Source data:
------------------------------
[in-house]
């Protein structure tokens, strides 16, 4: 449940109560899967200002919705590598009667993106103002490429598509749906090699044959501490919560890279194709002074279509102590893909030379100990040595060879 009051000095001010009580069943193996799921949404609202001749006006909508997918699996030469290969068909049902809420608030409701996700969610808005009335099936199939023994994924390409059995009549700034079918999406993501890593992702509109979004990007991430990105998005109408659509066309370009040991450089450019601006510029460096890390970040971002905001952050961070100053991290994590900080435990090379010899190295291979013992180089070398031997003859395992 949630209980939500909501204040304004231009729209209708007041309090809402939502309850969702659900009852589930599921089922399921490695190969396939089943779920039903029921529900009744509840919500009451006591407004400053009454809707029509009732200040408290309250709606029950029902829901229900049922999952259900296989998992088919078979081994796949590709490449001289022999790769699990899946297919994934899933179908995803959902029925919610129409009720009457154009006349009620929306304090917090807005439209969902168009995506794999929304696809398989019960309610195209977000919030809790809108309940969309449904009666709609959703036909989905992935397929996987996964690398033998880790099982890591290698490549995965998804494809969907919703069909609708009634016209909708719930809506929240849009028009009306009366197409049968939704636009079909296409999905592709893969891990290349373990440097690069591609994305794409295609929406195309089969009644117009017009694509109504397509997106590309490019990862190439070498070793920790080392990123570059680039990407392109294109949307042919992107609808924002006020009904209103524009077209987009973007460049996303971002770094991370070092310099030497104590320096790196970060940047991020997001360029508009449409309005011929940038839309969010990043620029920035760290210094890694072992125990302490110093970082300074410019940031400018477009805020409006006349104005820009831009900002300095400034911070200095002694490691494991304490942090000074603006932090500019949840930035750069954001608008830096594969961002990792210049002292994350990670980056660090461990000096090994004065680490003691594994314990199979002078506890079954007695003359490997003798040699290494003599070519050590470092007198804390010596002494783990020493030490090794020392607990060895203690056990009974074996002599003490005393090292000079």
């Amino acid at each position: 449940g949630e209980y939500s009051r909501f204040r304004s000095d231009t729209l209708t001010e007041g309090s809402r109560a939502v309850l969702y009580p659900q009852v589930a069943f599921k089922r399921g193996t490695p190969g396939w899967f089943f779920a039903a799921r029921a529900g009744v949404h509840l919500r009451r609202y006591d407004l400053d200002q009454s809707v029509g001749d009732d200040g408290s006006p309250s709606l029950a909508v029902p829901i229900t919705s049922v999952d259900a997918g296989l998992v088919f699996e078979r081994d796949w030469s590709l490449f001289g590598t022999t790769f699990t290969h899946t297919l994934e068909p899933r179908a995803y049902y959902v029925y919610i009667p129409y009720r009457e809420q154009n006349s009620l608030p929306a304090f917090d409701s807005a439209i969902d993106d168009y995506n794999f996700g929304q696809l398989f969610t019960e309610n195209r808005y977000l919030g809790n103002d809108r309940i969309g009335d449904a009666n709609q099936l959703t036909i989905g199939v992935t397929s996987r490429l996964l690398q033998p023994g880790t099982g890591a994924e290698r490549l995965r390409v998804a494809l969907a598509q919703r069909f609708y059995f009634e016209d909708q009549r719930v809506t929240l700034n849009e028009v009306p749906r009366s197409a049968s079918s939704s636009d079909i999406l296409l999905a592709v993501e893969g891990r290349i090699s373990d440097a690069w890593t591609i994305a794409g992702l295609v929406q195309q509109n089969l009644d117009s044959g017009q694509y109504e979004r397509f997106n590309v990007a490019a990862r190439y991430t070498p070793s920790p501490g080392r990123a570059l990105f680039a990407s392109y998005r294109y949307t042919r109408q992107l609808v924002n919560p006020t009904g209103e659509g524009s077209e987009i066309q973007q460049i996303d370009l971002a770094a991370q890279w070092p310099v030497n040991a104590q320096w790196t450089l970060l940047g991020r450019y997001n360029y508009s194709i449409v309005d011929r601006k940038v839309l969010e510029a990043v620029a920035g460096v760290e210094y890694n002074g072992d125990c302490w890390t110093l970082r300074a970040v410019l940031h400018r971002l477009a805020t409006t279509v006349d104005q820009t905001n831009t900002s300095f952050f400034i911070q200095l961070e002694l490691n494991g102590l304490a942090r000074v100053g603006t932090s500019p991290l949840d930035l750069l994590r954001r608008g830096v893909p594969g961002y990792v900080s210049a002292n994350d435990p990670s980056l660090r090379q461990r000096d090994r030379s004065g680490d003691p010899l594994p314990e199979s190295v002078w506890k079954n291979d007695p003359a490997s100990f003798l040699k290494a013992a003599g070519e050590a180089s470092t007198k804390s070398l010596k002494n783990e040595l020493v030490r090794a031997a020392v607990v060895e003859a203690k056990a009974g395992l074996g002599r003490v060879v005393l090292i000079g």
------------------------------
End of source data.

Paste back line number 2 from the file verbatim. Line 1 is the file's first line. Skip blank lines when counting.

């Protein structure tokens, strides 16, 4: 449940109560899967200002919705590598009667993106103002490429598509749906090699044959501490919560890279194709002074279509102590893909030379100990040595060879 009051000095001010009580069943193996799921949404609202001749006006909508997918699996030469290969068909049902809420608030409701996700969610808005009335099936199939023994994924390409059995009549700034079918999406993501890593992702509109979004990007991430990105998005109408659509066309370009040991450089450019601006510029460096890390970040971002905001952050961070100053991290994590900080435990090379010899190295291979013992180089070398031997003859395992 949630209980939500909501204040304004231009729209209708007041309090809402939502309850969702659900009852589930599921089922399921490695190969396939089943779920039903029921529900009744509840919500009451006591407004400053009454809707029509009732200040408290309250709606029950029902829901229900049922999952259900296989998992088919078979081994796949590709490449001289022999790769699990899946297919994934899933179908995803959902029925919610129409009720009457154009006349009620929306304090917090807005439209969902168009995506794999929304696809398989019960309610195209977000919030809790809108309940969309449904009666709609959703036909989905992935397929996987996964690398033998880790099982890591290698490549995965998804494809969907919703069909609708009634016209909708719930809506929240849009028009009306009366197409049968939704636009079909296409999905592709893969891990290349373990440097690069591609994305794409295609929406195309089969009644117009017009694509109504397509997106590309490019990862190439070498070793920790080392990123570059680039990407392109294109949307042919992107609808924002006020009904209103524009077209987009973007460049996303971002770094991370070092310099030497104590320096790196970060940047991020997001360029508009449409309005011929940038839309969010990043620029920035760290210094890694072992125990302490110093970082300074410019940031400018477009805020409006006349104005820009831009900002300095400034911070200095002694490691494991304490942090000074603006932090500019949840930035750069954001608008830096594969961002990792210049002292994350990670980056660090461990000096090994004065680490003691594994314990199979002078506890079954007695003359490997003798040699290494003599070519050590470092007198804390010596002494783990020493030490090794020392607990060895203690056990009974074996002599003490005393090292000079």